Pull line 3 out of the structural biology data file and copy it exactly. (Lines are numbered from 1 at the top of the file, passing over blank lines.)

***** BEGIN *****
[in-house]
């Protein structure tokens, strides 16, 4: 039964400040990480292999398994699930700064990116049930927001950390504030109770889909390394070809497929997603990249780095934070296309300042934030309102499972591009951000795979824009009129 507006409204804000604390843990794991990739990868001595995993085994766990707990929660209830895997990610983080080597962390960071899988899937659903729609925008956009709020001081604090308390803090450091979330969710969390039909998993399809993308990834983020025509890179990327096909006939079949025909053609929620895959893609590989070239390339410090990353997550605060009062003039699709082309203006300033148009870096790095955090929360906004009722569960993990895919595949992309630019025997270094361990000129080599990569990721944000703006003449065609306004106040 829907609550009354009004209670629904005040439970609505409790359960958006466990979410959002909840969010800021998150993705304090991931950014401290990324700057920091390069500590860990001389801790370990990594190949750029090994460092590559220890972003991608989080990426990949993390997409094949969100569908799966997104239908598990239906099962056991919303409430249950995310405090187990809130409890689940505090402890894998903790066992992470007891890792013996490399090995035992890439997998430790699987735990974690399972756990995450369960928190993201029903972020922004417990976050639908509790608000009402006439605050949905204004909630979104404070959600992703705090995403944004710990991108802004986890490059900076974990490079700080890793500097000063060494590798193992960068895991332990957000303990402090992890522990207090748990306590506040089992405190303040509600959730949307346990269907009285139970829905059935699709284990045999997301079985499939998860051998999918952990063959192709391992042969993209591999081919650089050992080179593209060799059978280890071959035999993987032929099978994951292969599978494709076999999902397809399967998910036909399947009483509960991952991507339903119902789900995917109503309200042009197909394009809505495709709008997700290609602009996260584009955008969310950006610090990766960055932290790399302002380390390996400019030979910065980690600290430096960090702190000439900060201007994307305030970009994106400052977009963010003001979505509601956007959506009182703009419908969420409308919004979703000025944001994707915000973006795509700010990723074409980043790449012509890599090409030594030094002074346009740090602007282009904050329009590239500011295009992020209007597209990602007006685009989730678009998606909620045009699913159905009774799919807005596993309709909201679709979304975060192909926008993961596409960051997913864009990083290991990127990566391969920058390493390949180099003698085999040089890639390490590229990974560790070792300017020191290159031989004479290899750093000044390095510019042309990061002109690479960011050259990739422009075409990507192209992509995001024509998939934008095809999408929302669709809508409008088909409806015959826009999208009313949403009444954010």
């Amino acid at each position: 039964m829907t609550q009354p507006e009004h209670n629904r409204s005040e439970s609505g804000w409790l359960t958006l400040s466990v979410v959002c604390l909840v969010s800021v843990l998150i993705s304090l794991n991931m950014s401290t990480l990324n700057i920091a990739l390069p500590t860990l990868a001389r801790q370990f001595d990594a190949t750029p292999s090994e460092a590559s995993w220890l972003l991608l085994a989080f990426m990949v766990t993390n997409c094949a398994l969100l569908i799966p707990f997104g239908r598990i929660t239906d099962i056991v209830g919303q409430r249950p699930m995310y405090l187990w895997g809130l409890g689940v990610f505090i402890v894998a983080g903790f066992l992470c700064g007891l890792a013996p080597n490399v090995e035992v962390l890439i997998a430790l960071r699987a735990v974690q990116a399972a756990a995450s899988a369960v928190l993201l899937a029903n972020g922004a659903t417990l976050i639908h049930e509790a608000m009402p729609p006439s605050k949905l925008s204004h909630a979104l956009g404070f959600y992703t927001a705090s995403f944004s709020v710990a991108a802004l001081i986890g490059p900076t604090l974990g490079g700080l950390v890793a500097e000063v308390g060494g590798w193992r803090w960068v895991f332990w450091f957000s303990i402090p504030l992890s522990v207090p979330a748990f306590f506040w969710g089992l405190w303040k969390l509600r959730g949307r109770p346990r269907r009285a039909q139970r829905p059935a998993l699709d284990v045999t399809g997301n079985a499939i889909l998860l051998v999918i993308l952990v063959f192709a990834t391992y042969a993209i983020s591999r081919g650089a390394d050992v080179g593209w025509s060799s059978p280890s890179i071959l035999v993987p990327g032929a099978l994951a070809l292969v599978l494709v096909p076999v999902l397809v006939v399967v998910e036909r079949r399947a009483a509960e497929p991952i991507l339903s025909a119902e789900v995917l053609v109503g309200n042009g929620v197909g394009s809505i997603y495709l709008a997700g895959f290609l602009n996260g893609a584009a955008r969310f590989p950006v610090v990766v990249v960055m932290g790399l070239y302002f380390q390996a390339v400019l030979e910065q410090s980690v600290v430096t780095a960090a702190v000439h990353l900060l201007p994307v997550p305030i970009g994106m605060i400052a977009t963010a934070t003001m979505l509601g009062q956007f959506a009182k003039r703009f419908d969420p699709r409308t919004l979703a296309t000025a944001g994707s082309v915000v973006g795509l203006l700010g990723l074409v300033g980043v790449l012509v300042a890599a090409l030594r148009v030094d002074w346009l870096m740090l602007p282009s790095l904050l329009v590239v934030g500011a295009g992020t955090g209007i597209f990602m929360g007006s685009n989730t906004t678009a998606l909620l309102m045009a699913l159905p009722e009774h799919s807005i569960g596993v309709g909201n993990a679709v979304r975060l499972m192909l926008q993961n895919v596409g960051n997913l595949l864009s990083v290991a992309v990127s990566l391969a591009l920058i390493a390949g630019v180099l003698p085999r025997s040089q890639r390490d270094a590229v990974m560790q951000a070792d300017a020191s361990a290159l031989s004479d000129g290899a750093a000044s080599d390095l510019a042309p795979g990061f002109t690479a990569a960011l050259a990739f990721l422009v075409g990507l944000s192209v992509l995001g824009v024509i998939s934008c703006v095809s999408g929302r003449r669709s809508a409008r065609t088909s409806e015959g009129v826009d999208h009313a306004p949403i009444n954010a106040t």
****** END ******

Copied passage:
């Amino acid at each position: 039964m829907t609550q009354p507006e009004h209670n629904r409204s005040e439970s609505g804000w409790l359960t958006l400040s466990v979410v959002c604390l909840v969010s800021v843990l998150i993705s304090l794991n991931m950014s401290t990480l990324n700057i920091a990739l390069p500590t860990l990868a001389r801790q370990f001595d990594a190949t750029p292999s090994e460092a590559s995993w220890l972003l991608l085994a989080f990426m990949v766990t993390n997409c094949a398994l969100l569908i799966p707990f997104g239908r598990i929660t239906d099962i056991v209830g919303q409430r249950p699930m995310y405090l187990w895997g809130l409890g689940v990610f505090i402890v894998a983080g903790f066992l992470c700064g007891l890792a013996p080597n490399v090995e035992v962390l890439i997998a430790l960071r699987a735990v974690q990116a399972a756990a995450s899988a369960v928190l993201l899937a029903n972020g922004a659903t417990l976050i639908h049930e509790a608000m009402p729609p006439s605050k949905l925008s204004h909630a979104l956009g404070f959600y992703t927001a705090s995403f944004s709020v710990a991108a802004l001081i986890g490059p900076t604090l974990g490079g700080l950390v890793a500097e000063v308390g060494g590798w193992r803090w960068v895991f332990w450091f957000s303990i402090p504030l992890s522990v207090p979330a748990f306590f506040w969710g089992l405190w303040k969390l509600r959730g949307r109770p346990r269907r009285a039909q139970r829905p059935a998993l699709d284990v045999t399809g997301n079985a499939i889909l998860l051998v999918i993308l952990v063959f192709a990834t391992y042969a993209i983020s591999r081919g650089a390394d050992v080179g593209w025509s060799s059978p280890s890179i071959l035999v993987p990327g032929a099978l994951a070809l292969v599978l494709v096909p076999v999902l397809v006939v399967v998910e036909r079949r399947a009483a509960e497929p991952i991507l339903s025909a119902e789900v995917l053609v109503g309200n042009g929620v197909g394009s809505i997603y495709l709008a997700g895959f290609l602009n996260g893609a584009a955008r969310f590989p950006v610090v990766v990249v960055m932290g790399l070239y302002f380390q390996a390339v400019l030979e910065q410090s980690v600290v430096t780095a960090a702190v000439h990353l900060l201007p994307v997550p305030i970009g994106m605060i400052a977009t963010a934070t003001m979505l509601g009062q956007f959506a009182k003039r703009f419908d969420p699709r409308t919004l979703a296309t000025a944001g994707s082309v915000v973006g795509l203006l700010g990723l074409v300033g980043v790449l012509v300042a890599a090409l030594r148009v030094d002074w346009l870096m740090l602007p282009s790095l904050l329009v590239v934030g500011a295009g992020t955090g209007i597209f990602m929360g007006s685009n989730t906004t678009a998606l909620l309102m045009a699913l159905p009722e009774h799919s807005i569960g596993v309709g909201n993990a679709v979304r975060l499972m192909l926008q993961n895919v596409g960051n997913l595949l864009s990083v290991a992309v990127s990566l391969a591009l920058i390493a390949g630019v180099l003698p085999r025997s040089q890639r390490d270094a590229v990974m560790q951000a070792d300017a020191s361990a290159l031989s004479d000129g290899a750093a000044s080599d390095l510019a042309p795979g990061f002109t690479a990569a960011l050259a990739f990721l422009v075409g990507l944000s192209v992509l995001g824009v024509i998939s934008c703006v095809s999408g929302r003449r669709s809508a409008r065609t088909s409806e015959g009129v826009d999208h009313a306004p949403i009444n954010a106040t």